“Prominently displayed on my writing desk is an index card on which I’ve written a quote by my dear friend, and boss at the Nervous Breakdown, Brad Listi. Some years ago, when I was at a creative low point—allowing the criticism of others to question my abilities as a writer—Brad told me: “Refuse to be denied or broken.” I often return to those words. They remind me that to be a poet or writer is not a passive act. Every day we must break through walls of self-doubt and denial. Stand our ground. Let our voices be heard.
In this online exclusive we ask authors to share books, art, music, writing prompts, films—anything and everything—that has inspired them in their writing. We see this as a place for writers to turn to for ideas that will help feed their creative process.
“I’m pretty much a workhorse. I write everyday whether I’m inspired or not. Getting started is never the problem; it’s getting finished. When I get stuck mid story or essay (a regular occurrence), I put on my running shoes and head out. I’m a terrible runner—awkward, slow, and sweaty. But I run my guts out, as fast as I can for a far as I can. During this very labored experience, I picture something from childhood: My dad used to practice bow and arrow in the backyard.
“The other day I saw a headline that suggested climate change meant the end of coffee, and I had to close my laptop and do some deep breathing. Coffee! Each morning my kids vie to scoop grinds into my Melita filter cone. This is not about civic duty, this is about survival. I write at my local coffee shop, where the coffee is Stumptown and the children can’t find me. After two (or THREE!) cups my brain is clear and alert and focused and brimming with ideas. But if a coffee famine is indeed imminent, I will have to find another profession. Or, possibly, sleep more.”
“I once had a blind friend ask me to close my eyes and describe a restaurant for him. I tried descriptions from memory, using only my sense of sight. With my eyes closed, though, I could describe fork metal scraping against teeth, crunching paper napkins and snippets of conversation in the room. I realized my entire life has a soundtrack with layers of sound. It's the same as when I see any Romare Bearden collage or witness the building tensions at a dinner table. Everything—poem, story, character, conflict, silence—has its own sound. You sometimes have to close your eyes to hear it.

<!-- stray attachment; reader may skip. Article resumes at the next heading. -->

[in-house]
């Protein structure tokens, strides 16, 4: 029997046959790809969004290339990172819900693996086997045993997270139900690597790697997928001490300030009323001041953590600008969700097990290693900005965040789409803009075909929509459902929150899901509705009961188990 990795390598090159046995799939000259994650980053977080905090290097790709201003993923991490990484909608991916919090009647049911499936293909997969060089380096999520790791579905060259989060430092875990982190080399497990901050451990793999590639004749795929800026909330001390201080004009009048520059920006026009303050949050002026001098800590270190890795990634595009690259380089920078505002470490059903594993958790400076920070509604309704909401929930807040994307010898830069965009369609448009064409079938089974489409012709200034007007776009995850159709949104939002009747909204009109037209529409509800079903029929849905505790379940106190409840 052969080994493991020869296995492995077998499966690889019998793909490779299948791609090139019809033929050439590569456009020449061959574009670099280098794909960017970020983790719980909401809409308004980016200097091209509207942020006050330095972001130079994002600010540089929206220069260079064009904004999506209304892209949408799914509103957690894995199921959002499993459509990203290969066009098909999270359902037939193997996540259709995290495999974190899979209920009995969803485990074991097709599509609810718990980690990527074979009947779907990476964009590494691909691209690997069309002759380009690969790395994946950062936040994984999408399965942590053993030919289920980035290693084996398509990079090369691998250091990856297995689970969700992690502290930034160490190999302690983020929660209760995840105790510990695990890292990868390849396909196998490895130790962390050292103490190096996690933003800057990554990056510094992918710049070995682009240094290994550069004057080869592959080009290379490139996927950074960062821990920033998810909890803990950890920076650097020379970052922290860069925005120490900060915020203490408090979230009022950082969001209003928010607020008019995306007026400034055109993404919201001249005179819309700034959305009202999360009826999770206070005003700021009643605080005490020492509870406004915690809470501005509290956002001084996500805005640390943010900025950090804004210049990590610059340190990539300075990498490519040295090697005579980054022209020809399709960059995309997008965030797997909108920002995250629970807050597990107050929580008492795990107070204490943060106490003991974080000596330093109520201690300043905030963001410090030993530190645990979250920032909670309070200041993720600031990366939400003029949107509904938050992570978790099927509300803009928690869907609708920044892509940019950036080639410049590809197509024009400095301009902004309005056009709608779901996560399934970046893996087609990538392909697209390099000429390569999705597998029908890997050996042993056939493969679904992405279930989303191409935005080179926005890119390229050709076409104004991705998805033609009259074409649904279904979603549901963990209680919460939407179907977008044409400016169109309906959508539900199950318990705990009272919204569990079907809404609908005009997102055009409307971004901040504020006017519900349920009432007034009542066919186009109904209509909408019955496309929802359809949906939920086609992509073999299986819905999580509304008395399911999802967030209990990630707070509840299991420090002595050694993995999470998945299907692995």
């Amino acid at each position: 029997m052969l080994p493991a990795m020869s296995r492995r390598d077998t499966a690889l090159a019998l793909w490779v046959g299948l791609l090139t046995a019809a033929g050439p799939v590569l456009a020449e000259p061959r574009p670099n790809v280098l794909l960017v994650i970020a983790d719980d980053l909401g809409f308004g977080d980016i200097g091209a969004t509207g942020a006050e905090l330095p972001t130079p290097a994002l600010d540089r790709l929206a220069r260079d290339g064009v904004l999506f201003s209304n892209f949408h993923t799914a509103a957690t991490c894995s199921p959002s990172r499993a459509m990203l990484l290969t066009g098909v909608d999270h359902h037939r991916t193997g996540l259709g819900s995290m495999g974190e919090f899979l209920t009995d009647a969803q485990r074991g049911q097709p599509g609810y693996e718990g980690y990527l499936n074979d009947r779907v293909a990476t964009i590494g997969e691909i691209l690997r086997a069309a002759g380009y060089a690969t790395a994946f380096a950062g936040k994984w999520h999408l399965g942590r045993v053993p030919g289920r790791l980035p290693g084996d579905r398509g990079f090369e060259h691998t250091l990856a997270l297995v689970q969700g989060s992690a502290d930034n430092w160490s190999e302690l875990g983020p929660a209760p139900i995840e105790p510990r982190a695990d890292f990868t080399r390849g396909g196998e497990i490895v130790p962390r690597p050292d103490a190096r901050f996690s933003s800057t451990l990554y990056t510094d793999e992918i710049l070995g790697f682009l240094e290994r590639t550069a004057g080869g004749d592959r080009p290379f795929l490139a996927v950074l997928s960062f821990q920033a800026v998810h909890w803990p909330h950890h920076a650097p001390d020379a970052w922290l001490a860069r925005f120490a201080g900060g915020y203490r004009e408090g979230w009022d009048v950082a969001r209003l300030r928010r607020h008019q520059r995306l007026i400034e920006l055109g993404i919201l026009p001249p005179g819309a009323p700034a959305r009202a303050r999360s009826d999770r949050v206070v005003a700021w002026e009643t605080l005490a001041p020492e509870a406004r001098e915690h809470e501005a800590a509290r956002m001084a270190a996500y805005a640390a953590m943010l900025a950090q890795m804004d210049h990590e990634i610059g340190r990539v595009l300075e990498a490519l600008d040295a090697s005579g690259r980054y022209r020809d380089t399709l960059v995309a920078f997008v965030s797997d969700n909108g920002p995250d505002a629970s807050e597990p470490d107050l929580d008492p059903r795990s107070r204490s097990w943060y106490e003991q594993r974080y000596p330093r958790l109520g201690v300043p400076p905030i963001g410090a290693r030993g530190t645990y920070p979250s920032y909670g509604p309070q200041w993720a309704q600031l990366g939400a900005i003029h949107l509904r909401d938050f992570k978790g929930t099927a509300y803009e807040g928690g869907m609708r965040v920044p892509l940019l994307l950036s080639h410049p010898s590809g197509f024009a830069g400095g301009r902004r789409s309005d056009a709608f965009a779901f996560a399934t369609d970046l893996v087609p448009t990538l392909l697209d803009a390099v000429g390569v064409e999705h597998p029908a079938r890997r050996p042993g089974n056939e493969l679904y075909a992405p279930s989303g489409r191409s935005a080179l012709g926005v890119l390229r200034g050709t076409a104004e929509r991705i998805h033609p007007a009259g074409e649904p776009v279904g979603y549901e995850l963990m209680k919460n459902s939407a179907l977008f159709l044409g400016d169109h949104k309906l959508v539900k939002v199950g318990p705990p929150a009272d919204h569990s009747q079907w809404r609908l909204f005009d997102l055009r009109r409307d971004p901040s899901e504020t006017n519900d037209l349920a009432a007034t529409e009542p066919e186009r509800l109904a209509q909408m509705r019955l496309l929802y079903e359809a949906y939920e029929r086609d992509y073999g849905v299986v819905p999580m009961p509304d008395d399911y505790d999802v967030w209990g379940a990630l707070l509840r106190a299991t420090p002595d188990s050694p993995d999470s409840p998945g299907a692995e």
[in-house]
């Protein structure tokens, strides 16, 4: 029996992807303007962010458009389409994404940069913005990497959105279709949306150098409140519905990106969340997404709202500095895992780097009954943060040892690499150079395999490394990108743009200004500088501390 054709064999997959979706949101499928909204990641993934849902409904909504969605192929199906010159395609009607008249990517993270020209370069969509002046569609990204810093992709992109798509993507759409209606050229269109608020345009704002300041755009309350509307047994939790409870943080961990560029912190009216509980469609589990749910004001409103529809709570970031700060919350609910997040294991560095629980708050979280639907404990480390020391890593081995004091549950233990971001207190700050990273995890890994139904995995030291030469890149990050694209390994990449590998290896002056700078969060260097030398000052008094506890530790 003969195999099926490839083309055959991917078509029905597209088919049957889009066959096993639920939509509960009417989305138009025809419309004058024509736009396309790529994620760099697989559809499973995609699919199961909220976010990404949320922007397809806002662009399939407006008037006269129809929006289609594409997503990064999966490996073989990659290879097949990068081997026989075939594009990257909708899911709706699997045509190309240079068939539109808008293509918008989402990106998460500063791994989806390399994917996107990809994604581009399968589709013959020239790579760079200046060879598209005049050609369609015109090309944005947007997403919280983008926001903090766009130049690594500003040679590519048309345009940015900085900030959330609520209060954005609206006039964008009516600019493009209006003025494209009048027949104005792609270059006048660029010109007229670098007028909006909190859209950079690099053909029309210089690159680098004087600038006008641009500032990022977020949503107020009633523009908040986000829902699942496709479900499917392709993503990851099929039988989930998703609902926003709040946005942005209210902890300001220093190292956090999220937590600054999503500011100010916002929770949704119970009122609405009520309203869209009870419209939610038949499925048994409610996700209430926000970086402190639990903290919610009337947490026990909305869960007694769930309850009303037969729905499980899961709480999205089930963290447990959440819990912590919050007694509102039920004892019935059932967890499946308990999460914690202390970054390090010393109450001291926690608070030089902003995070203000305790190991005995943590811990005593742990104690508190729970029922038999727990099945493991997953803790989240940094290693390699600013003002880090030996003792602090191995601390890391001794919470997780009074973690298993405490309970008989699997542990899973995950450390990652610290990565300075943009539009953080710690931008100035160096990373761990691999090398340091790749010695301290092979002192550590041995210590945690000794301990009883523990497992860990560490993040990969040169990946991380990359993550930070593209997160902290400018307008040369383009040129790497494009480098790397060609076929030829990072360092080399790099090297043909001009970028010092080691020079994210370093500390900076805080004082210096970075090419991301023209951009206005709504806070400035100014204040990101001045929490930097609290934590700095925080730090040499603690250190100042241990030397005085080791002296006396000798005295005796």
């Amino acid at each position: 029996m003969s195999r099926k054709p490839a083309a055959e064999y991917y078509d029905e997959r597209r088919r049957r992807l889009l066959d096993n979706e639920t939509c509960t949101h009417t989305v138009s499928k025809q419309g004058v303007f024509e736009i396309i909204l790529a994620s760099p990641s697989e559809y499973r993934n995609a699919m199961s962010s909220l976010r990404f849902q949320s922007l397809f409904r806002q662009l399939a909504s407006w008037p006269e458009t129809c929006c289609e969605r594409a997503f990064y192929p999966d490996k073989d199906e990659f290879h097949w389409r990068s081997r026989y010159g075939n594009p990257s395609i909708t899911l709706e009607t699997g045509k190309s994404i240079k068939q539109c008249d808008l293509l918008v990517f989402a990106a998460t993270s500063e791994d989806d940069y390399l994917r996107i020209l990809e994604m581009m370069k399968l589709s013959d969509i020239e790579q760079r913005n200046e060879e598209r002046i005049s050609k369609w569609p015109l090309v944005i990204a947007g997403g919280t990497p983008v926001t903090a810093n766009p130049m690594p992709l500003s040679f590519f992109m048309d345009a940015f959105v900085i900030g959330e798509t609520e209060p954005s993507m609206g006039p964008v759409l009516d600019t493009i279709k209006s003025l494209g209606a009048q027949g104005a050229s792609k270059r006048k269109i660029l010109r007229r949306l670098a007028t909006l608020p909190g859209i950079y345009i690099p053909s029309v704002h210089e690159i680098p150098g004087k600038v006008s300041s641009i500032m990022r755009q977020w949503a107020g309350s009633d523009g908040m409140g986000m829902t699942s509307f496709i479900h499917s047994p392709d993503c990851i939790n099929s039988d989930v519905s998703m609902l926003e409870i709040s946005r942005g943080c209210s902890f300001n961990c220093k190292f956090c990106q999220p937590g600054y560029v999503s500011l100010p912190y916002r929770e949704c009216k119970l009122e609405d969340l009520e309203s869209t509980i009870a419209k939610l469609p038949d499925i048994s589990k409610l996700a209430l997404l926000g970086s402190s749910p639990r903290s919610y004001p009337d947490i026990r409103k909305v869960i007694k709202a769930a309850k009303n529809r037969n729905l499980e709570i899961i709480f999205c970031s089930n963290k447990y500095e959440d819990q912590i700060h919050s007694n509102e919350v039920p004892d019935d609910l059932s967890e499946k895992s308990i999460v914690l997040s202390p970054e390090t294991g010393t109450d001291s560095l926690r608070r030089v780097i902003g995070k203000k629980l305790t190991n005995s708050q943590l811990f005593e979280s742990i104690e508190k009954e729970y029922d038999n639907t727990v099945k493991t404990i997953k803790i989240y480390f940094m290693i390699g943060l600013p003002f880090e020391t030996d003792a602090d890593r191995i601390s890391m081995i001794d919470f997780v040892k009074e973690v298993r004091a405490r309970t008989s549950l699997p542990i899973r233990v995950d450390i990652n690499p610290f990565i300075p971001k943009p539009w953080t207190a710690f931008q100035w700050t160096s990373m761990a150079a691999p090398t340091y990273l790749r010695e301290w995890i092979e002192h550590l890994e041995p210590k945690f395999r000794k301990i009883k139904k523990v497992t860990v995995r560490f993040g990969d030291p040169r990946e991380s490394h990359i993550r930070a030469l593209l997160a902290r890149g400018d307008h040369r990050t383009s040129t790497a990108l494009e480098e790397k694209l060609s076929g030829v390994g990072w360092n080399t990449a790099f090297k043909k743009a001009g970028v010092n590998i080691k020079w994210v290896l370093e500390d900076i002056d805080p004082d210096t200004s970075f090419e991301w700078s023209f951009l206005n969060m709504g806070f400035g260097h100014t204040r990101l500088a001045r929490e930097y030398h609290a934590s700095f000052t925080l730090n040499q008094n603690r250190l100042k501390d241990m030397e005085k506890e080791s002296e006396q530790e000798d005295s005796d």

“Write toward your fear. That memory or worry or idea buried inside, that truth about you that you hope no one discovers. The thing you wish you could forget about yourself. Write directly to that. Repression, sublimation, fear, denial. These are creative energies, but they feed only cruel creations: Writer’s block, thin writing, clichéd ideas, and self-criticism. Hiding your painful truth is a wall without mortar. It takes work to maintain. Hold the stones in place, it might not fall. But good luck, and don’t forget to worry worry worry. That effort saps all others. Let the wall go.
“Whenever I’m in a rut, there are a few women writers whose voices I return to: Lorrie Moore and Anne Lamott come to mind first, but I know there are others. It doesn’t matter if it’s fiction or nonfiction, the tone must be wry and honest, which in turn (hopefully) inspires me to be wry and honest. I find I am sharpest in the first two hours of the early morning after a strong cup of coffee. If I’m writing fiction and I’ve found myself in a plot cul-de-sac, the only way for me to get out of it is to go for a longish run outside. The treadmill just doesn’t cut it.”
“Here are two things that have helped me when I feel depleted or confused, which is often. One: I find that ideas like to come when they’re most inconvenient. So I daydream my way through situations where writing is impossible. In the shower. While dog-walking. On the subway. I don’t rush out of that situation to write anything down—I just let my mind go, fabricating and wandering, until the end of the day, when I make a record of where my thoughts have gone. It gives me material to start with the next morning.
“There are all the usual catalytic suspects—music, especially—but once in a while I hit upon a new comedic genius who makes me want to duplicate his or her efforts somehow.
“I affectionately refer to my writer’s-little-helper as ‘the green book,’ but it’s actually called The Modern Library’s Writer’s Workshop. I've gifted this wonder of a book, which is less a writing manual and more of a spirit guide, to many of my writer friends and they’ve all been equally captivated and enriched by the author’s wise, old soul voice.
“I recommend dipping salted almonds (not smokehouse almonds, just dried, salted almonds) into Nutella hazelnut spread and eating them like that. I tried this for the first time yesterday, and it was delicious. My best friend from growing up is Sicilian, and his grandmother used to tell him that he should eat three almonds every day—exactly three, no-more-no-less—because it would make him smarter. (I picture her covering one eye and spitting at the ground.) I know it sounds nuts.